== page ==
Oh My! Handmade Goodness. Yesterday's #omhg convo revolved around how we sometimes work ourselves to the ground, but don't feel comfortable enough to take a break or nurture ourselves. Some of us feel that unless we keep chugging 24/7 we're never going to get anywhere or that the work we already put in will somehow unravel while we sleep. We live in a society that applauds the overachievers, the ones who pull the all-nighters, and clock in for over-time. I'm not going to lie, I admire those who go above and beyond for their careers and passions and even possess some of those workaholic tendencies when I'm working on something I love. There have been times when I've found myself deeply entrenched in a project only to come up for air hours and hours later and realize that I haven't eaten and it's past my bedtime. And yet those have been some of my proudest moments.
Relaxing and sleeping just raises my anxiety levels because I feel guilty and lazy, which allows me to enjoy neither. (In fact, sleep deprivation and anxiety are quite connected.) If I'm not making progress, I'm standing still and standing still means I'm not propelling myself anywhere. In New York City, it feels like the entire world is in perpetual motion. You're rushed along with the rush regardless of whether you've someplace to go or not. You're speeding, running, zooming, breathlessly weaving your way through the crowds to get to...where? Sometimes I feel that if I just stand still, I'll either get trampled by the masses or just watch the world leave me behind.
I grew up with the notion that I'll have to work until the day I die in order to survive in this country. This work ethic, instilled in me by immigrant parents who wanted better for their children, can be a killer, but also satisfying. For the past month leading up to Porcupine Hugs' market debut at the Artists & Fleas in Brooklyn, I had been up to neck in card designs, display props, packaging materials, and getting the word out about last weekend's event. Last week, I thought I'd lose my mind from the stress and doubted my ability to even become a successful entrepreneur when my medical bills keep piling on. "I've no business owning my own company when I have other financial concerns," I told myself. In my mind, it would have been better to stop investing in this thing I loved in order to be a "responsible adult." Besides, who decides to start their own business when they're slowly descending into debt?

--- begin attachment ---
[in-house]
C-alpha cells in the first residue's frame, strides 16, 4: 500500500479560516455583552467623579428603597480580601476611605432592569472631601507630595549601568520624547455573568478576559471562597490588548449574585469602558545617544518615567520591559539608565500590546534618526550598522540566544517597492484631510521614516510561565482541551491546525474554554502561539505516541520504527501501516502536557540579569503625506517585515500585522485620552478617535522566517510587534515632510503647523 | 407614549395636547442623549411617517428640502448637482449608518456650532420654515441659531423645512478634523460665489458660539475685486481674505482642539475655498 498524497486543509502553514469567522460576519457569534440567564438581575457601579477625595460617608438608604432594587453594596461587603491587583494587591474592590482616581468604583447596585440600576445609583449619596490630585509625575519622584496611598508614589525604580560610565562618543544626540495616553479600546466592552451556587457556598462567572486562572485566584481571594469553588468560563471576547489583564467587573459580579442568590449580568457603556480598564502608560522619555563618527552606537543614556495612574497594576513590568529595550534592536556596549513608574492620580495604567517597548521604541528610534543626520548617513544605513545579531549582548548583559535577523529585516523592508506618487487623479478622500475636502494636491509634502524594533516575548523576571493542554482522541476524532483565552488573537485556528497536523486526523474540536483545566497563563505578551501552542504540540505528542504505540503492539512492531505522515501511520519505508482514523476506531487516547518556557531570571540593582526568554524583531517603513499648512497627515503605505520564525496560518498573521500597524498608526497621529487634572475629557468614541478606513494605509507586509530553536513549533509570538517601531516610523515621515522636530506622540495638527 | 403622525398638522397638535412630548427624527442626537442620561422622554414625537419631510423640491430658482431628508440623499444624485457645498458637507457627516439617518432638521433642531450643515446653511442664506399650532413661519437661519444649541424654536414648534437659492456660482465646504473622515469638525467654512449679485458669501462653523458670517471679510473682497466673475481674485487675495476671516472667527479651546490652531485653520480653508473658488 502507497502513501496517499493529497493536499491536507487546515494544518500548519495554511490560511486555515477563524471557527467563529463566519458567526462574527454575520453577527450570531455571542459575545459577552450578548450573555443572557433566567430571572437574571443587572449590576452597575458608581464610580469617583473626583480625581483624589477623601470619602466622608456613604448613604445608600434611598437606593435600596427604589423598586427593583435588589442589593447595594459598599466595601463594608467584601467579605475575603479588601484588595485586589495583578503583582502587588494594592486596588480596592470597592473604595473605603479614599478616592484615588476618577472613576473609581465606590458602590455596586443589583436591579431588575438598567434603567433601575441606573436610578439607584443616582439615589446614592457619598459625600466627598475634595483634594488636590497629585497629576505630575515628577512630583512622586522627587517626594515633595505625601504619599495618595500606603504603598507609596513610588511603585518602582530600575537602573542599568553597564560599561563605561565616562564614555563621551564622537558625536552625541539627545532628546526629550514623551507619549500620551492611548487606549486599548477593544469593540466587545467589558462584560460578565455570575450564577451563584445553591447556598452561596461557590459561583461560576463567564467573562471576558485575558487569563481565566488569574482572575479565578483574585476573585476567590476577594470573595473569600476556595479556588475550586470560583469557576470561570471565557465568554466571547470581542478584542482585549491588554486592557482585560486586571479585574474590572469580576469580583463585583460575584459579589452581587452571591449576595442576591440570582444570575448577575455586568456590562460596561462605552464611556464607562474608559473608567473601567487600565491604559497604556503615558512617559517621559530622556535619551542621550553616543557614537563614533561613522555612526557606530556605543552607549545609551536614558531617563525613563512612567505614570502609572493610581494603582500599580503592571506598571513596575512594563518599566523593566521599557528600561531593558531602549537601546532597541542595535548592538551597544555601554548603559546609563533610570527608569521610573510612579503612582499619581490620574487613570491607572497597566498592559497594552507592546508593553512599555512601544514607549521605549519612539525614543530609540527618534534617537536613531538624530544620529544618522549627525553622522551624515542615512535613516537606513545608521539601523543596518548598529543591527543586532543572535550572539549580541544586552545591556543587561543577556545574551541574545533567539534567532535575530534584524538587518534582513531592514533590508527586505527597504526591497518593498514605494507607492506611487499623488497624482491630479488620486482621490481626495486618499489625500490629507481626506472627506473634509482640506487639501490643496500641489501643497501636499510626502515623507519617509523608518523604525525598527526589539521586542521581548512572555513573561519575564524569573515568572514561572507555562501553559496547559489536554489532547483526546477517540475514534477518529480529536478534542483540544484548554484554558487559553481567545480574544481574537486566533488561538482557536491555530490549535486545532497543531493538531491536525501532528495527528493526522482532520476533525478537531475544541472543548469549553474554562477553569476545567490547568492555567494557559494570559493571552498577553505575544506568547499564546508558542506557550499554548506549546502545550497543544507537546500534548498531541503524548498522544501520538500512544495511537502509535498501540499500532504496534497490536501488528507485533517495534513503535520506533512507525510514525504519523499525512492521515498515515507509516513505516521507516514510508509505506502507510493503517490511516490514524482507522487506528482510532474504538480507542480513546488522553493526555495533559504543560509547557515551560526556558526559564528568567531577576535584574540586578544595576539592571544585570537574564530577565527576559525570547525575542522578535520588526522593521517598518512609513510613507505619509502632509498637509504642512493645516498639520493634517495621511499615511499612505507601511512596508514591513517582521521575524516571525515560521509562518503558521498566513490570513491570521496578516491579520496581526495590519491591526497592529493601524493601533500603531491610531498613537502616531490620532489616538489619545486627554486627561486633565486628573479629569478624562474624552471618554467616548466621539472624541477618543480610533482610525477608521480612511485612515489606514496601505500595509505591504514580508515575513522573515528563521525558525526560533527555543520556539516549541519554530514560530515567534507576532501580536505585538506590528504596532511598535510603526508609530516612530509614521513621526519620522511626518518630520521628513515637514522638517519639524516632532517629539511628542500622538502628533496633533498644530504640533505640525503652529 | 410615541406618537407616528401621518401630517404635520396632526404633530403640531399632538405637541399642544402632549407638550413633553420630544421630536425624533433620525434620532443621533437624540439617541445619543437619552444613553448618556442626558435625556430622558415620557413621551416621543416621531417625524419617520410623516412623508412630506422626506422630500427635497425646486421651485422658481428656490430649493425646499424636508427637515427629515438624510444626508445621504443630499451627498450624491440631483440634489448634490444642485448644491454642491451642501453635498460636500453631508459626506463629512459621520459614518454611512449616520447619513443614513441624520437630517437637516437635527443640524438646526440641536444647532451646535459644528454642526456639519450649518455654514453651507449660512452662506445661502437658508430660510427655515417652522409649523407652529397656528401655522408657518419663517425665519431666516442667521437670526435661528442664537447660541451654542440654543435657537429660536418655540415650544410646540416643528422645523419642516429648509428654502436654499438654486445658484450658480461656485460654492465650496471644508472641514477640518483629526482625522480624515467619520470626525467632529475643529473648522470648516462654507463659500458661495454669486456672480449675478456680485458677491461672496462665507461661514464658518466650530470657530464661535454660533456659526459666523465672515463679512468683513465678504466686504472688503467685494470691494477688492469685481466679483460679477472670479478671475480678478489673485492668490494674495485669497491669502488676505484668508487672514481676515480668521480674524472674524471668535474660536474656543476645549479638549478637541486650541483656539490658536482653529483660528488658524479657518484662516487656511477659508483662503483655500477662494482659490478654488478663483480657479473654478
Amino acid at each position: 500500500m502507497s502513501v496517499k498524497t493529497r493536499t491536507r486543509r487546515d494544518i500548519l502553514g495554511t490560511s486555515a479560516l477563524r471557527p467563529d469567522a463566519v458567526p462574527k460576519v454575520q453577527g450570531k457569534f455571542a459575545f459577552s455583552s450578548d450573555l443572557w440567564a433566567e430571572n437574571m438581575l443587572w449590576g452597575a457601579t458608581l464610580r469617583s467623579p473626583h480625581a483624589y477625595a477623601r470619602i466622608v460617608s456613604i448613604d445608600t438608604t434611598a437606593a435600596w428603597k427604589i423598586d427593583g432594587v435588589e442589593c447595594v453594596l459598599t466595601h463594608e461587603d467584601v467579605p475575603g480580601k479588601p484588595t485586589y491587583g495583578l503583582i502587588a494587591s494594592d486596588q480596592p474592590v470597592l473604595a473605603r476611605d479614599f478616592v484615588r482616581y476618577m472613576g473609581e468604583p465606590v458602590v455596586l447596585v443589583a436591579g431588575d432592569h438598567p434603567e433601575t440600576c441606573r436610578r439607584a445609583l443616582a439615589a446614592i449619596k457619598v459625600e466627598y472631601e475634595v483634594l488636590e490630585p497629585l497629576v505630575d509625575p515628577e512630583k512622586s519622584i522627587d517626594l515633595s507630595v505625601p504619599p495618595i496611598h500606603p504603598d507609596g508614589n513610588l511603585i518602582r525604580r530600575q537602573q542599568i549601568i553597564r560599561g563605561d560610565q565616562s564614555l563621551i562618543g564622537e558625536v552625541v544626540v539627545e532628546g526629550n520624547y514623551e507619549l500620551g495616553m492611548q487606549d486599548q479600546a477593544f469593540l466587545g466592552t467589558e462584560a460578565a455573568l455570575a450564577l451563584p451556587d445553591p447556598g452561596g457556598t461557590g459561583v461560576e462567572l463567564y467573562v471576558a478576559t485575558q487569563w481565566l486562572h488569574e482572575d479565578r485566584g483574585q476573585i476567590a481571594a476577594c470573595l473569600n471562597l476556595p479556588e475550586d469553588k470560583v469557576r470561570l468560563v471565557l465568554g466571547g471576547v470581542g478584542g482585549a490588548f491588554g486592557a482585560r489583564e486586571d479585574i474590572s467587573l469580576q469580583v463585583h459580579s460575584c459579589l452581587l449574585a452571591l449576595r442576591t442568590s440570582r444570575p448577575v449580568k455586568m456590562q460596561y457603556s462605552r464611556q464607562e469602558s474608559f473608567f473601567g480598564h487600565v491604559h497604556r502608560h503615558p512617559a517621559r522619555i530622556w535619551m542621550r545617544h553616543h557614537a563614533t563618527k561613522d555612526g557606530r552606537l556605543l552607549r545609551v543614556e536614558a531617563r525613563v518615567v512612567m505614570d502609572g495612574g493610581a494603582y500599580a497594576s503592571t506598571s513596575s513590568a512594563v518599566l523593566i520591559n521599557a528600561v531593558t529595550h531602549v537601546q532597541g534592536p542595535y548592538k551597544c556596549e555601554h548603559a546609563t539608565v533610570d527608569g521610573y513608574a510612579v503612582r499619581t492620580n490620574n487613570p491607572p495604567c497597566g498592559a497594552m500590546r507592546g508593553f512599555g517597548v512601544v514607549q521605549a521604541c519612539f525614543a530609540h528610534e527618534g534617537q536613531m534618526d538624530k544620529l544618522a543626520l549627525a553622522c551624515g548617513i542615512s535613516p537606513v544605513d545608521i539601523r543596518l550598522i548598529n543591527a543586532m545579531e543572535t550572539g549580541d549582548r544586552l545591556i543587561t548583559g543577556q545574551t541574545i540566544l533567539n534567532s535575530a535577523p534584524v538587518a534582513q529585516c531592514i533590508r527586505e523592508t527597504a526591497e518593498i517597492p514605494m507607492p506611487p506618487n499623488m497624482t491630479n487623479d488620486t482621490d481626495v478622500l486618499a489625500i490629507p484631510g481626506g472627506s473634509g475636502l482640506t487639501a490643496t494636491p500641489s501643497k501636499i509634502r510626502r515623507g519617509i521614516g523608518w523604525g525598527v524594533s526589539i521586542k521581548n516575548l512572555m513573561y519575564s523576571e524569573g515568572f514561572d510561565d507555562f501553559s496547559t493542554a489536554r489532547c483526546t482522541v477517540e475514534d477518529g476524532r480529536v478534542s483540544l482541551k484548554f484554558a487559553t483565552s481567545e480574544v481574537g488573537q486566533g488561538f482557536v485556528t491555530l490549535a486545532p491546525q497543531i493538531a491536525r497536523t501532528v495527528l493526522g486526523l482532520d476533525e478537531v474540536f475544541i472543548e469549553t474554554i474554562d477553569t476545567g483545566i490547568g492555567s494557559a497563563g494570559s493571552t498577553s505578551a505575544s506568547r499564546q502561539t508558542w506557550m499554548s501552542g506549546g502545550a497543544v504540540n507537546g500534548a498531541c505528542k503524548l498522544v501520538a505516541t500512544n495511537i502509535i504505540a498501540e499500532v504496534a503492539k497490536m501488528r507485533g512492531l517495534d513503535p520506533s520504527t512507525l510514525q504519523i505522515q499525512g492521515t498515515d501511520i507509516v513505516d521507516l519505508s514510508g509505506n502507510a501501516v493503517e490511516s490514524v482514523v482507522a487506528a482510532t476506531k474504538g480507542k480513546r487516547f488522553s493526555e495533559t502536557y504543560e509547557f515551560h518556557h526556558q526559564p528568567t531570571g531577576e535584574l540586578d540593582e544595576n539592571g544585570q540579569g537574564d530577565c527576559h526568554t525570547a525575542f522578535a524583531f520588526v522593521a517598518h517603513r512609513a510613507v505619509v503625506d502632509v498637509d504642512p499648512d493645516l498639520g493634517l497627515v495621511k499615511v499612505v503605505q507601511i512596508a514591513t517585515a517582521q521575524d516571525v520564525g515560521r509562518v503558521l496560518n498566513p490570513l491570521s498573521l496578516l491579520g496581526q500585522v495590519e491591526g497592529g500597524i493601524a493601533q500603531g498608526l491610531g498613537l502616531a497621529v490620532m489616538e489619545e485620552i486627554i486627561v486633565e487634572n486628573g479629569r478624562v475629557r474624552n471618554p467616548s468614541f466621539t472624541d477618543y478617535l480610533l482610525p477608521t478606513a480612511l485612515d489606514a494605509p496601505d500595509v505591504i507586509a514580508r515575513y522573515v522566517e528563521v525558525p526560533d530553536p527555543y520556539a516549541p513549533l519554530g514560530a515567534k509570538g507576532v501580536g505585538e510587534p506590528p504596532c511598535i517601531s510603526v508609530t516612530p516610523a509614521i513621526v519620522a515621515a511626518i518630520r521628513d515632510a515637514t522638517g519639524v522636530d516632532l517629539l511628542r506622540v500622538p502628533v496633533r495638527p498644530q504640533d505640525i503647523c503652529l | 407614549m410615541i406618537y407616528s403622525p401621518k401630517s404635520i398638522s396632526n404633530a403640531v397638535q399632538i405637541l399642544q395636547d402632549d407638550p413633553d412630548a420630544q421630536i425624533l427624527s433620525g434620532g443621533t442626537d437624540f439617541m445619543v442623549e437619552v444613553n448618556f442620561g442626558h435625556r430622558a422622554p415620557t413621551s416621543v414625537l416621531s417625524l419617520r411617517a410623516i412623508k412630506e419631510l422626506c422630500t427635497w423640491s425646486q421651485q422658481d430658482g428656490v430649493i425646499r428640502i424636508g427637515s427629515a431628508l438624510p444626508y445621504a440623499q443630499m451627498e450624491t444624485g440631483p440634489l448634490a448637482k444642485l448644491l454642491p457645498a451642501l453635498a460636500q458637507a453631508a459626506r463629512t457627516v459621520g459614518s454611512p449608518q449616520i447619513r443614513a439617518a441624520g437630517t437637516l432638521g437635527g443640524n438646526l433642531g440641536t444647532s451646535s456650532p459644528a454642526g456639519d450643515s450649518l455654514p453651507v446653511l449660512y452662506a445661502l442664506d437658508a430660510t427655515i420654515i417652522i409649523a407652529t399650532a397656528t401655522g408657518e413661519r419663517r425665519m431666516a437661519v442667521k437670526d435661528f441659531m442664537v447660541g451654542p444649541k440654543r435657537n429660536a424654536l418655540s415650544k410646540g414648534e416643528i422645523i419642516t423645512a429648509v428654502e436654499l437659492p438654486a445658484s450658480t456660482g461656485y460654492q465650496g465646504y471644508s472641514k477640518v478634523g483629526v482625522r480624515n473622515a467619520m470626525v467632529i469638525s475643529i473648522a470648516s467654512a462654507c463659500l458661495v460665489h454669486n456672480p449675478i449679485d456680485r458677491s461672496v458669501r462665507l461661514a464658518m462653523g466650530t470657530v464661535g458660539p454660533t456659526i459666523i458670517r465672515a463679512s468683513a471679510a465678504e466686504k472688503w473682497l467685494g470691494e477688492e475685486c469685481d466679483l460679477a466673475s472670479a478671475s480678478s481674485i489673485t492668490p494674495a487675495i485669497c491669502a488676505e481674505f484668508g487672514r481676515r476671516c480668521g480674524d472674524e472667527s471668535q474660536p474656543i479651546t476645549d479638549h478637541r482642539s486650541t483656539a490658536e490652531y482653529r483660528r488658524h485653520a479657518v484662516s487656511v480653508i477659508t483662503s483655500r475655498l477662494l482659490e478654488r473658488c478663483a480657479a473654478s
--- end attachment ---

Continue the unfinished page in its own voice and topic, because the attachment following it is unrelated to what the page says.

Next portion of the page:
Who the hell cares.
This past weekend I realized that I was in my element. Not only did I see all my hard work and long nights come together, but I spent two whole days chatting with all kinds of interesting characters. People from out of town who stopped in on their way to the Renegade Craft Fair up the block, foreigners with tales of markets overseas, and stories from other creatives who wanted to know more about my process and in turned shared theirs. Jenelle Montilone of TrashN2Tees, whom I'd only recently "met" through the #omhg chat, even popped in for a visit while she was in town. My spirit was zooming just after the first day. I was proud of myself and elated that others appreciated my work because it made the insanity that preceded it completely worth it.
That said, I really need to get on that whole work-life balance dream. While I had no problems holing myself up in my apartment, I also craved oxygen, exercise, sunlight, play. Yet I consistently deprived myself of these things because I'd convinced myself that work was more important than those frivolous pursuits. I know for a fact that had I attempted any or allowed myself a moment to do nothing in the middle of the storm, I wouldn't have felt the calm. I would have just wanted to dash right into the winds and continue ignoring my spirit's yell for quiet.